Board Recommends Devices in City Cruisers

In its report to Mayor Adrian M. Fenty, Police Chief Cathy L. Lanier and others, the Police Complaints Board recommended cameras in D.C. patrol cars.
In its report to Mayor Adrian M. Fenty, Police Chief Cathy L. Lanier and others, the Police Complaints Board recommended cameras in D.C. patrol cars. (By Bill O'leary -- The Washington Post)
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By Paul Duggan
Washington Post Staff Writer
Friday, August 29, 2008

The board that handles complaints about D.C police misconduct urged city officials yesterday to begin installing video cameras in police cruisers, an expensive project that the department said it intends to gradually undertake as money becomes available.

In a report to Mayor Adrian M. Fenty (D), the D.C. Council and Police Chief Cathy L. Lanier, the independent, five-member Police Complaints Board said cameras used to record traffic stops and other police activity would increase officers' accountability while also protecting them against false allegations of wrongdoing.

"In the past decade, several police departments around the country have adopted programs using mobile video recording technology, or video cameras, mounted in their police cruisers," the report said.

"Although the programs initially encountered some resistance as 'big brother' oversight, departments with successful programs report that video cameras have cut down on litigation and liability costs, as well as improved relationships between officers and citizens during encounters."

Maryland and Virginia state police and several big suburban departments in the Washington area have equipped all or many of their patrol cars with cameras. But as the report notes, for a department the size of the District's, with about 750 cruisers, the cost would run into the millions of dollars.

"The cost of the hardware ranges from $3,900 to $6,300 per car for cameras that do not have wireless uploading capability," according to the report. Cameras that are capable of wireless uploading cost $4,500 to $9,000 apiece, depending on other technical features that are included. In addition, there are costs for installation, officer training and data storage.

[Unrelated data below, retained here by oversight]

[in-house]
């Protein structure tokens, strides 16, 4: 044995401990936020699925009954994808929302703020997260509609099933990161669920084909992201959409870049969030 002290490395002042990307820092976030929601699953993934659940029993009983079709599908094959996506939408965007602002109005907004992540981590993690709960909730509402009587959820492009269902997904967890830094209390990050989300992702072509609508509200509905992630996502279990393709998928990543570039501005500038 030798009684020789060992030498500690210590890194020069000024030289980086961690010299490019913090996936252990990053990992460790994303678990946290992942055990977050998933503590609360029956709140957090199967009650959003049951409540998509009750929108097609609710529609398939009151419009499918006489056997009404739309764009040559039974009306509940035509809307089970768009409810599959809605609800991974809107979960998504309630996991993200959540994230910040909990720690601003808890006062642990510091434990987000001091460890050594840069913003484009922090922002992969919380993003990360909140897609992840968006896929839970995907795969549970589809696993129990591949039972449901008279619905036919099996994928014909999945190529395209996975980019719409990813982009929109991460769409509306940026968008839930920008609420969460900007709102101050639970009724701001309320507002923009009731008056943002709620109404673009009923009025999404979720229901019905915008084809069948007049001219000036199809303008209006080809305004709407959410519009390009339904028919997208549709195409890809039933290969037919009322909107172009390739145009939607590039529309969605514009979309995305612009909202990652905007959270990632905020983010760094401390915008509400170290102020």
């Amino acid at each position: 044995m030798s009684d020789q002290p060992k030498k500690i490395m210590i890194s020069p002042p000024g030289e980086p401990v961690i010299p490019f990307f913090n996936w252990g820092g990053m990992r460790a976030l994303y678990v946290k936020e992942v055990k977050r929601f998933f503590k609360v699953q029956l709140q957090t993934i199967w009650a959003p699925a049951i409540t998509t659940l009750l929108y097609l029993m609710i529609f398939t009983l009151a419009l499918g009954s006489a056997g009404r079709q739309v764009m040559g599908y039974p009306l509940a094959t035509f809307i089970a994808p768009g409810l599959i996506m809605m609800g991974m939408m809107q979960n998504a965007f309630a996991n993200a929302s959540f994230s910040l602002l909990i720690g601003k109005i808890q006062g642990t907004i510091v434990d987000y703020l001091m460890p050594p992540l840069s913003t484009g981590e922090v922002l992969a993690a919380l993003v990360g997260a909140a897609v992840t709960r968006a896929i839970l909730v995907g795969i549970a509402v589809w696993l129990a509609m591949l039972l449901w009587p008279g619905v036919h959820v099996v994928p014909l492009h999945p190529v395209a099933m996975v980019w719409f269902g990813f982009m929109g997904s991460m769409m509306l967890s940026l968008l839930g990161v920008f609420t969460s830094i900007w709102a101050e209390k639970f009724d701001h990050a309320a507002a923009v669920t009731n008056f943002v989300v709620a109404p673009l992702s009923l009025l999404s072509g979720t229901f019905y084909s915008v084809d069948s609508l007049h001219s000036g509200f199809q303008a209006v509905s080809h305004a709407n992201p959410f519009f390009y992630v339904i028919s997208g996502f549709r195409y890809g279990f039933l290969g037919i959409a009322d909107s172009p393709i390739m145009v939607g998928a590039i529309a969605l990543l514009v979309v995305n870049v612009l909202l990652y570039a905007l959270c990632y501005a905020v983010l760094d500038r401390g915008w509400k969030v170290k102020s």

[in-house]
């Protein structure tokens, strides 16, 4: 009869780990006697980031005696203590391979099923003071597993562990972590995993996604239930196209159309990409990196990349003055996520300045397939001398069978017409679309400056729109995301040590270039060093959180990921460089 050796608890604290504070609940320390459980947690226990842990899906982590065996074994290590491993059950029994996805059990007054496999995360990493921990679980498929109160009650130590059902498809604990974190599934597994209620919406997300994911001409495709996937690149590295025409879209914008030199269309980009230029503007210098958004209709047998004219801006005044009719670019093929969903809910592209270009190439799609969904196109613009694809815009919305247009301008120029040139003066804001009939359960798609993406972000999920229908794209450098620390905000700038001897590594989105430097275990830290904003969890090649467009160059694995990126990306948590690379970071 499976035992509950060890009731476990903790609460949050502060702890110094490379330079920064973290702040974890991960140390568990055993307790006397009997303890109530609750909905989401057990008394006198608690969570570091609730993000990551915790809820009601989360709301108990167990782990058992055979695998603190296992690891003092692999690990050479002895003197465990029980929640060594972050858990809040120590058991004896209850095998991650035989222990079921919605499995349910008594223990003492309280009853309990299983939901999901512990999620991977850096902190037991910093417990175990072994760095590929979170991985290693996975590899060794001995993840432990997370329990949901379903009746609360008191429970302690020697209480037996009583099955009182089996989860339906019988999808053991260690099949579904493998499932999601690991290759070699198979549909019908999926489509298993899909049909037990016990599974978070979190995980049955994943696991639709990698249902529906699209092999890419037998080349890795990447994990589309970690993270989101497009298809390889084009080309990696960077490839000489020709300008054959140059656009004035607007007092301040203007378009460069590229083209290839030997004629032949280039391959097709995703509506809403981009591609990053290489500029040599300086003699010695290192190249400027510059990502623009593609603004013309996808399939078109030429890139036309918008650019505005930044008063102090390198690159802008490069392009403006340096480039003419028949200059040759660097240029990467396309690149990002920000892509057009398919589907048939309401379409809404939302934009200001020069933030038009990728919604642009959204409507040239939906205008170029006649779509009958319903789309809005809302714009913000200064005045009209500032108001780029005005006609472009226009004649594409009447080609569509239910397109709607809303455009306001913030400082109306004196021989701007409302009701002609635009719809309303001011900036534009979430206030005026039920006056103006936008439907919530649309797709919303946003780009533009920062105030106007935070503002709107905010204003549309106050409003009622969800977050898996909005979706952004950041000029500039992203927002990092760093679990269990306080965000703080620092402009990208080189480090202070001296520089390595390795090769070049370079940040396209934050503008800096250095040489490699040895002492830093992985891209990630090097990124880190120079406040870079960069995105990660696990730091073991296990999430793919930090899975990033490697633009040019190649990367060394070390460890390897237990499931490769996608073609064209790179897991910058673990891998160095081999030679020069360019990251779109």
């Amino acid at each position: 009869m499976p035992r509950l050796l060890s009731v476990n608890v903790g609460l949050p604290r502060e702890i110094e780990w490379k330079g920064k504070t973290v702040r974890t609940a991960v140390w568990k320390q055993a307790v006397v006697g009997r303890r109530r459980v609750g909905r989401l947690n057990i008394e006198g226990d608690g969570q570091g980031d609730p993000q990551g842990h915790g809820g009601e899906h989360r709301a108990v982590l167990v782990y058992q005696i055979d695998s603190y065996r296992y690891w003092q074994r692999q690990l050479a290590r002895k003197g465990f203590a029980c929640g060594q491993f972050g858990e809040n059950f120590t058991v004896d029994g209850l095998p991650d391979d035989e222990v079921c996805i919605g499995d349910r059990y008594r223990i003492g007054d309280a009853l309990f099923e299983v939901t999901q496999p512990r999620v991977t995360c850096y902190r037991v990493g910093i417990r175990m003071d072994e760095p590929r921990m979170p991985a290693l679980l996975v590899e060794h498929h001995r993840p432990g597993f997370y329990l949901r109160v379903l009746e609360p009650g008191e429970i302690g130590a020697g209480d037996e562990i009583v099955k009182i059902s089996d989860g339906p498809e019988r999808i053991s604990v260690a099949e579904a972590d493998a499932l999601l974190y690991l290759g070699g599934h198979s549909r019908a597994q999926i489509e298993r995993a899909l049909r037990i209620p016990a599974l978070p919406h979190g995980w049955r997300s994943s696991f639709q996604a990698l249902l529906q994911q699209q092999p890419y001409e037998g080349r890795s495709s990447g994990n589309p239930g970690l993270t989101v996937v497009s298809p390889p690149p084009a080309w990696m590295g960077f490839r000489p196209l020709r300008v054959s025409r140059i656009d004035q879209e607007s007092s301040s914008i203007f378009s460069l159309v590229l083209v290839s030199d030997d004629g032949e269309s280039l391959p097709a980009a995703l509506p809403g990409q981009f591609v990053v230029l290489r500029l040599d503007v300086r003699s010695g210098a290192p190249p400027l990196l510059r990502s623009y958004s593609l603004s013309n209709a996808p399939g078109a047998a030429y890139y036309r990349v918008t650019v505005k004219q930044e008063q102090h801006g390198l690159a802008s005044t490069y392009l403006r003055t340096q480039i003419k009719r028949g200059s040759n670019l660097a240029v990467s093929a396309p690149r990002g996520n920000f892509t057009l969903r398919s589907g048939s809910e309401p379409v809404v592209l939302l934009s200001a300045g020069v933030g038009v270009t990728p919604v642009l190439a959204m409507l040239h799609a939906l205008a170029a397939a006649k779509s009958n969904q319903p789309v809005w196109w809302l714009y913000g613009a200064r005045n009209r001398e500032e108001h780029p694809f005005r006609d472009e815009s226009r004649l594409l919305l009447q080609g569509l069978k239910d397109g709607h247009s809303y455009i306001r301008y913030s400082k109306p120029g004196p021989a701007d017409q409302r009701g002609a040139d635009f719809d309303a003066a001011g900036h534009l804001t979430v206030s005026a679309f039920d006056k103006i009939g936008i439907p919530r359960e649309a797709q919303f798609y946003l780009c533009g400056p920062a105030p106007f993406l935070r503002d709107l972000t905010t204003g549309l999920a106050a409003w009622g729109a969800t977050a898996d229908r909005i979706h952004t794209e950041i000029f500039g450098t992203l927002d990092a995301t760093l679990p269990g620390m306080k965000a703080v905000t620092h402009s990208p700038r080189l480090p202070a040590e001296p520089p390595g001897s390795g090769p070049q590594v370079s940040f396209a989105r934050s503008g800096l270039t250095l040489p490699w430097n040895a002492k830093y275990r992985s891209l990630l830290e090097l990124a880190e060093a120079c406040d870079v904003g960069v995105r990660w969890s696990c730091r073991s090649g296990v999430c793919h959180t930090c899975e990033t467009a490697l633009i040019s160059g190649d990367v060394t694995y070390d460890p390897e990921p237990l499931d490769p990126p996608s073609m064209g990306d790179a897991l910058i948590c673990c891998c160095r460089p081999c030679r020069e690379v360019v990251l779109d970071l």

The report urges the department to begin with a pilot program of cameras in 75 to 150 cruisers. As more money becomes available from the city or through outside grants, the department will move toward installing cameras in all cruisers, the report said.

"It catches law violations on film, creates an objective record of encounters between officers and citizens, and serves as an evidentiary tool in court for both criminal and civil cases," the report says.

Assistant Chief Patrick A. Burke, a member of the complaint board, said the department favors equipping cruisers with cameras but will not be doing so soon.

"One of the chief's priorities has been to implement technology for officers," he said, citing the installation of computers in patrol cars. "So incrementally, we'd like to push for more of a presence of in-car video surveillance as well."

Burke added: "The major issue is obviously the budget. These can be some expense. But we're exploring some grant-funded opportunities for the cameras."

D.C. Council member Phil Mendelson (D), chairman of the public safety committee, said he favors installing cameras. But he said the committee has had no substantive discussions with police officials about the idea.

Kristopher Baumann, chairman of Fraternal Order of Police Lodge 1, the union representing D.C. officers, said the union does not object in principle to video cameras in cruisers. But he said some details of the implementation would have to be negotiated.

The installation of cameras in Montgomery County police cars has been stalled by union objections to some aspects of the plan. An arbitrator ruled in favor of the county, but the union, FOP Lodge 35, has filed a court appeal.

Police officials in Prince George's, Arlington and Fairfax counties said most of their cruisers are equipped with video cameras and that more cameras will be installed in the future.

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